By Sarah Doiron
Jeanette Manfra of the Department of Homeland Security was in Rhode Island on Friday, working with election officials to ensure the voting process is secure.
“Don’t let anybody dissuade you go out and vote,” Manfra said. “We’re doing all we can to ensure all votes are counted and counted correctly.”
State leaders say Rhode Island is prepared for any cybersecurity threat that could potentially happen.
“In 2016, the country, in a lot of ways a number of us were caught off-guard and unprepared for the interference that the Russians were carrying out against us,” Congressman Jim Langevin said. “We will not be caught off guard again.”
“The 2016 election made clear we need to make more improvements and set aside additional resources to protect our elections,” Congressman David Cicilline added.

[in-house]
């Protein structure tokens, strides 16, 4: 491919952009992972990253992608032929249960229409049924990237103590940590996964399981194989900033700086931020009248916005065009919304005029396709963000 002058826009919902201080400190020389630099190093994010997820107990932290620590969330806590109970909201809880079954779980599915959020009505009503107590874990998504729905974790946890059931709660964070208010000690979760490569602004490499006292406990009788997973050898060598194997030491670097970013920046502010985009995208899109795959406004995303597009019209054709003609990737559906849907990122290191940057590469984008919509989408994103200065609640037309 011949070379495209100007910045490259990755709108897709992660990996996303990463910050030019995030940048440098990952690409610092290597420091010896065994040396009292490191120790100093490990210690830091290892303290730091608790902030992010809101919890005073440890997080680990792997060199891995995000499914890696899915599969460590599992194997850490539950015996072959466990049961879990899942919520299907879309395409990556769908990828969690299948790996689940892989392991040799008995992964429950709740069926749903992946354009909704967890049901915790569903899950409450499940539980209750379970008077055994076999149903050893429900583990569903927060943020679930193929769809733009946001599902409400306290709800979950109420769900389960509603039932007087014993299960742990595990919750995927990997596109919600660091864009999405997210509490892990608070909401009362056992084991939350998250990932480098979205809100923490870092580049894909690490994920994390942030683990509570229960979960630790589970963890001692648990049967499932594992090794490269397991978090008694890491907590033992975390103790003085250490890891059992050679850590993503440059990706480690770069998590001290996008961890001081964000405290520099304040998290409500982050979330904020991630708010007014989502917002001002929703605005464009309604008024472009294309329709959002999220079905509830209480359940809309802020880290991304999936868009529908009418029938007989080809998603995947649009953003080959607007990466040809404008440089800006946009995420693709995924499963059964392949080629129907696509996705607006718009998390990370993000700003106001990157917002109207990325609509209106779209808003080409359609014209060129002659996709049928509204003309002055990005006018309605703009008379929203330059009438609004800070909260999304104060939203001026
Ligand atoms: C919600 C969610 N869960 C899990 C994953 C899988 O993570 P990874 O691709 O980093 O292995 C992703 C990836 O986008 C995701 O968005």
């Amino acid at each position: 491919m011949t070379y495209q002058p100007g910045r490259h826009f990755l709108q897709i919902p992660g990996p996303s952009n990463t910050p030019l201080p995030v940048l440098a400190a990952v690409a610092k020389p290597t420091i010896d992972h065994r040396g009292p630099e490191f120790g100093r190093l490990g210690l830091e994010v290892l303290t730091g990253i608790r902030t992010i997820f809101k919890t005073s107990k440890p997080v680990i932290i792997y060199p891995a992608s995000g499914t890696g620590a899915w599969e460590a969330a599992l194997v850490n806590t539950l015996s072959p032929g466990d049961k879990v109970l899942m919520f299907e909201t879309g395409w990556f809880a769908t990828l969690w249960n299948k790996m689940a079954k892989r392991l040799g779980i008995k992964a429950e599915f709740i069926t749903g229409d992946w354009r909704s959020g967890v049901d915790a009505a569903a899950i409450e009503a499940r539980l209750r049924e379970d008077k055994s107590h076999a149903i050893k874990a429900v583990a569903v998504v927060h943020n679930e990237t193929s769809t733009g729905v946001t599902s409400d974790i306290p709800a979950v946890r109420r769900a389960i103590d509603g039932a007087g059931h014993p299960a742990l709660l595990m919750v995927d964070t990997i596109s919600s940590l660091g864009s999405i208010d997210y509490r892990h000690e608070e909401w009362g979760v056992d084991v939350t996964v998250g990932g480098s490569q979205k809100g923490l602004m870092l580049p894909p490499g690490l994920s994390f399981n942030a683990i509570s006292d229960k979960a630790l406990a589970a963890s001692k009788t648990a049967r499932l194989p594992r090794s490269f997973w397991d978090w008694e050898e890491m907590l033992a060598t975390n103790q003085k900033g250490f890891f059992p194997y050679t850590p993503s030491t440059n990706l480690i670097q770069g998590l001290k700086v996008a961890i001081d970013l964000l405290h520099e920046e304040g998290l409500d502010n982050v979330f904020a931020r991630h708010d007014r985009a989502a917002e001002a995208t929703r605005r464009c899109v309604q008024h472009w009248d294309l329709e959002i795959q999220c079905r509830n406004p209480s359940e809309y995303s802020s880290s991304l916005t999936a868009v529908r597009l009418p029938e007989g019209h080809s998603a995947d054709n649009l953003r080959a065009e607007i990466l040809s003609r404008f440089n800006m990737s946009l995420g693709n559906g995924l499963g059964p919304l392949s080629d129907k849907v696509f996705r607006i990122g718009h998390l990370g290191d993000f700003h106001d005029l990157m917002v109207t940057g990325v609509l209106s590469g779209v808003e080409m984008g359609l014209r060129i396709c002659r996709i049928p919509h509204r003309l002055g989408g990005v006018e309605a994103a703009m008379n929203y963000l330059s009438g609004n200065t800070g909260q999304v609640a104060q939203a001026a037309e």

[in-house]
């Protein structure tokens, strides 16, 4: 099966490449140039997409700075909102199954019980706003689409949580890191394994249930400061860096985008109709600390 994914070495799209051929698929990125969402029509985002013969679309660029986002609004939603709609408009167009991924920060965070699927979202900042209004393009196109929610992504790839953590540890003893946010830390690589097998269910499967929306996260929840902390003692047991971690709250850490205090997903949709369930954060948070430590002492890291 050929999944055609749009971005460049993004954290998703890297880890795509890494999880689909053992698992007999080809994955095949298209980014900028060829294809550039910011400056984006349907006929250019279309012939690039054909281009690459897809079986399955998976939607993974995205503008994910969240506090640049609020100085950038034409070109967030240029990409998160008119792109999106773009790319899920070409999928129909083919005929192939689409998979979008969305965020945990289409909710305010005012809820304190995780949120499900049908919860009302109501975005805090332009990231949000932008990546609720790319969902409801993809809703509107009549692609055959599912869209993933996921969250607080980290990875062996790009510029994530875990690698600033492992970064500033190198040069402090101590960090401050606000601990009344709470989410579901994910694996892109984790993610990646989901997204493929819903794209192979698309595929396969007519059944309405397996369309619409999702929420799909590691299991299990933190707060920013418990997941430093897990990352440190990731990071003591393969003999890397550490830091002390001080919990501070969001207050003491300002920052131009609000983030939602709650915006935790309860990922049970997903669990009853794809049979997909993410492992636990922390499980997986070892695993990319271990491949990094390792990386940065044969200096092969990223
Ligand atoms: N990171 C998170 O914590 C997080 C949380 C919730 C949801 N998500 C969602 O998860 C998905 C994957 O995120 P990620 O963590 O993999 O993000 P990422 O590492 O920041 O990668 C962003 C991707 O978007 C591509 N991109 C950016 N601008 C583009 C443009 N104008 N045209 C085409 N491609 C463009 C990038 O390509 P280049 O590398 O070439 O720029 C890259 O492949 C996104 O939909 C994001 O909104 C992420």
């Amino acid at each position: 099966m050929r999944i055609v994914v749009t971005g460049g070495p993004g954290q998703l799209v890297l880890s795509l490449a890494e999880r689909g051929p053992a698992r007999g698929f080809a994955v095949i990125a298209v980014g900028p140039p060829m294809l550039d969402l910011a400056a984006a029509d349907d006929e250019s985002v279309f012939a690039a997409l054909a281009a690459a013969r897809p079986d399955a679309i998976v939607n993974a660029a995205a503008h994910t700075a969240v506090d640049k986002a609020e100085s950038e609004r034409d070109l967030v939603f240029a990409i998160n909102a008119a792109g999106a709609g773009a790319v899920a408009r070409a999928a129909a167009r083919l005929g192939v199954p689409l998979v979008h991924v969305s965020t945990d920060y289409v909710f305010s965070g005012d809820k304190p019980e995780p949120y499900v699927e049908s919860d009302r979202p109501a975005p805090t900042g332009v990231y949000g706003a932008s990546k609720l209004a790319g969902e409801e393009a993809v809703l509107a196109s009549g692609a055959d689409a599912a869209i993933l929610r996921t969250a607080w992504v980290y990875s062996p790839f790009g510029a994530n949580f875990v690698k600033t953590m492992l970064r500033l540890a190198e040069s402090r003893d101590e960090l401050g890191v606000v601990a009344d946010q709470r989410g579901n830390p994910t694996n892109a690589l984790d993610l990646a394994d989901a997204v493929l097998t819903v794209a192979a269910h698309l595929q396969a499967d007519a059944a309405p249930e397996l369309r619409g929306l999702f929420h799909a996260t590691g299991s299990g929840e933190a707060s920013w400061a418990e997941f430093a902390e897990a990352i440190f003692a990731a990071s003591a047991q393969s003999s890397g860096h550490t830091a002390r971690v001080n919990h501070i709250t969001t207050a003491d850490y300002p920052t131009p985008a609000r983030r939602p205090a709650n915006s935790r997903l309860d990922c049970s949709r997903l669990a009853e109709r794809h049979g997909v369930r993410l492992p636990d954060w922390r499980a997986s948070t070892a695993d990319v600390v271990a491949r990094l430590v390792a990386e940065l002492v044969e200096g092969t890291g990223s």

In addition to $3 million in federal funding, the Department of Homeland Security said there will be a local adviser in the state on Election Day as well.
“Rhode Island is just a leader in both election security and cybersecurity,” Manfra said. “The work that is being done here is being copied elsewhere in the country.”
Secretary of State Nellie Gorbea said election security is never done, and it’s never just one precautionary measure. She said the state will have a multifaceted approach on Election Day.
“Our country is facing a real threat by Russians and other foreign actors who want to erode public trust in our elections,” Gorbea said.
Polls will be open on Nov. 6 from 8 a.m. to 8 p.m.